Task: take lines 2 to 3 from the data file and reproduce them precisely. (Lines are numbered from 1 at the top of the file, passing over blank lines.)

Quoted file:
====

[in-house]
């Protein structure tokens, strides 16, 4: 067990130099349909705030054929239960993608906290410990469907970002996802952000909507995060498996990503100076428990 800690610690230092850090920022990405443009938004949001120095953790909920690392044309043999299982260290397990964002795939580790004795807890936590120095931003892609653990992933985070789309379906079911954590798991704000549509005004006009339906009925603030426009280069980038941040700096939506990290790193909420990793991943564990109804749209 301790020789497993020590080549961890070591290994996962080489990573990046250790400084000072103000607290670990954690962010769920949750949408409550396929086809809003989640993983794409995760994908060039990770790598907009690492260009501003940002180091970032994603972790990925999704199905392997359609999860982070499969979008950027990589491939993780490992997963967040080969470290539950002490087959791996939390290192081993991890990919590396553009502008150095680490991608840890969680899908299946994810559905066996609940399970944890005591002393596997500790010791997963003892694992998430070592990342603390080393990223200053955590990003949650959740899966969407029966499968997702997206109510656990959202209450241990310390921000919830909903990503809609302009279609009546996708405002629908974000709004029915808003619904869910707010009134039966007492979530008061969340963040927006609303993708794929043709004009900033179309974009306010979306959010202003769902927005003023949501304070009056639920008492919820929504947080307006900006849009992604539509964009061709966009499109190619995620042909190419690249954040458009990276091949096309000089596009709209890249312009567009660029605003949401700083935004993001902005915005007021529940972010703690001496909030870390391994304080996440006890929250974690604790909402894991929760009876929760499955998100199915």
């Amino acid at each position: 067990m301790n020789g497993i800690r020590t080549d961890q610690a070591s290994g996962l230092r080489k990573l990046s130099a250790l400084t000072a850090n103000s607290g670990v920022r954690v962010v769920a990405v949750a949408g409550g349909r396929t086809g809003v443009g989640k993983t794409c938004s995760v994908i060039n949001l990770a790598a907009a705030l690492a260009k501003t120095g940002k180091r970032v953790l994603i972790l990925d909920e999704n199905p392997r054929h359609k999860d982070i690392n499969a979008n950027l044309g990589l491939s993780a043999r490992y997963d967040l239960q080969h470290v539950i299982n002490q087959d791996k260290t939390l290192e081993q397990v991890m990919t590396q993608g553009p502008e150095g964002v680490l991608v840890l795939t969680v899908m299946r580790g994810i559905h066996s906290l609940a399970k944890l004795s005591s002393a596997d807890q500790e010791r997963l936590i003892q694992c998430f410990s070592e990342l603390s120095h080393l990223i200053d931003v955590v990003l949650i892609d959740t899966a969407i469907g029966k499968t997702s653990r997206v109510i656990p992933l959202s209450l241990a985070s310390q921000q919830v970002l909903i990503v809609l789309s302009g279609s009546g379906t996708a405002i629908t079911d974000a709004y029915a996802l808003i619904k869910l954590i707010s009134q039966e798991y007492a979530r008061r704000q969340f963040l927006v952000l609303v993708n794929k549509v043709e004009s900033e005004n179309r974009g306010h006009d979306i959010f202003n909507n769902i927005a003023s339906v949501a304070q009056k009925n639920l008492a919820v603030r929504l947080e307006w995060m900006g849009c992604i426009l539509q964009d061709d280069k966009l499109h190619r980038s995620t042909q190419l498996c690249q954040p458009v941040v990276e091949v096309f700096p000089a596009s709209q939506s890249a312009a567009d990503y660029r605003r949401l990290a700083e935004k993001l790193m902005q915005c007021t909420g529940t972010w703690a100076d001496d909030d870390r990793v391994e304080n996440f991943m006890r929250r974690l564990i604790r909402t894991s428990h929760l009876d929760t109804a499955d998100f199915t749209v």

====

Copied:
């Protein structure tokens, strides 16, 4: 067990130099349909705030054929239960993608906290410990469907970002996802952000909507995060498996990503100076428990 800690610690230092850090920022990405443009938004949001120095953790909920690392044309043999299982260290397990964002795939580790004795807890936590120095931003892609653990992933985070789309379906079911954590798991704000549509005004006009339906009925603030426009280069980038941040700096939506990290790193909420990793991943564990109804749209 301790020789497993020590080549961890070591290994996962080489990573990046250790400084000072103000607290670990954690962010769920949750949408409550396929086809809003989640993983794409995760994908060039990770790598907009690492260009501003940002180091970032994603972790990925999704199905392997359609999860982070499969979008950027990589491939993780490992997963967040080969470290539950002490087959791996939390290192081993991890990919590396553009502008150095680490991608840890969680899908299946994810559905066996609940399970944890005591002393596997500790010791997963003892694992998430070592990342603390080393990223200053955590990003949650959740899966969407029966499968997702997206109510656990959202209450241990310390921000919830909903990503809609302009279609009546996708405002629908974000709004029915808003619904869910707010009134039966007492979530008061969340963040927006609303993708794929043709004009900033179309974009306010979306959010202003769902927005003023949501304070009056639920008492919820929504947080307006900006849009992604539509964009061709966009499109190619995620042909190419690249954040458009990276091949096309000089596009709209890249312009567009660029605003949401700083935004993001902005915005007021529940972010703690001496909030870390391994304080996440006890929250974690604790909402894991929760009876929760499955998100199915």
């Amino acid at each position: 067990m301790n020789g497993i800690r020590t080549d961890q610690a070591s290994g996962l230092r080489k990573l990046s130099a250790l400084t000072a850090n103000s607290g670990v920022r954690v962010v769920a990405v949750a949408g409550g349909r396929t086809g809003v443009g989640k993983t794409c938004s995760v994908i060039n949001l990770a790598a907009a705030l690492a260009k501003t120095g940002k180091r970032v953790l994603i972790l990925d909920e999704n199905p392997r054929h359609k999860d982070i690392n499969a979008n950027l044309g990589l491939s993780a043999r490992y997963d967040l239960q080969h470290v539950i299982n002490q087959d791996k260290t939390l290192e081993q397990v991890m990919t590396q993608g553009p502008e150095g964002v680490l991608v840890l795939t969680v899908m299946r580790g994810i559905h066996s906290l609940a399970k944890l004795s005591s002393a596997d807890q500790e010791r997963l936590i003892q694992c998430f410990s070592e990342l603390s120095h080393l990223i200053d931003v955590v990003l949650i892609d959740t899966a969407i469907g029966k499968t997702s653990r997206v109510i656990p992933l959202s209450l241990a985070s310390q921000q919830v970002l909903i990503v809609l789309s302009g279609s009546g379906t996708a405002i629908t079911d974000a709004y029915a996802l808003i619904k869910l954590i707010s009134q039966e798991y007492a979530r008061r704000q969340f963040l927006v952000l609303v993708n794929k549509v043709e004009s900033e005004n179309r974009g306010h006009d979306i959010f202003n909507n769902i927005a003023s339906v949501a304070q009056k009925n639920l008492a919820v603030r929504l947080e307006w995060m900006g849009c992604i426009l539509q964009d061709d280069k966009l499109h190619r980038s995620t042909q190419l498996c690249q954040p458009v941040v990276e091949v096309f700096p000089a596009s709209q939506s890249a312009a567009d990503y660029r605003r949401l990290a700083e935004k993001l790193m902005q915005c007021t909420g529940t972010w703690a100076d001496d909030d870390r990793v391994e304080n996440f991943m006890r929250r974690l564990i604790r909402t894991s428990h929760l009876d929760t109804a499955d998100f199915t749209v």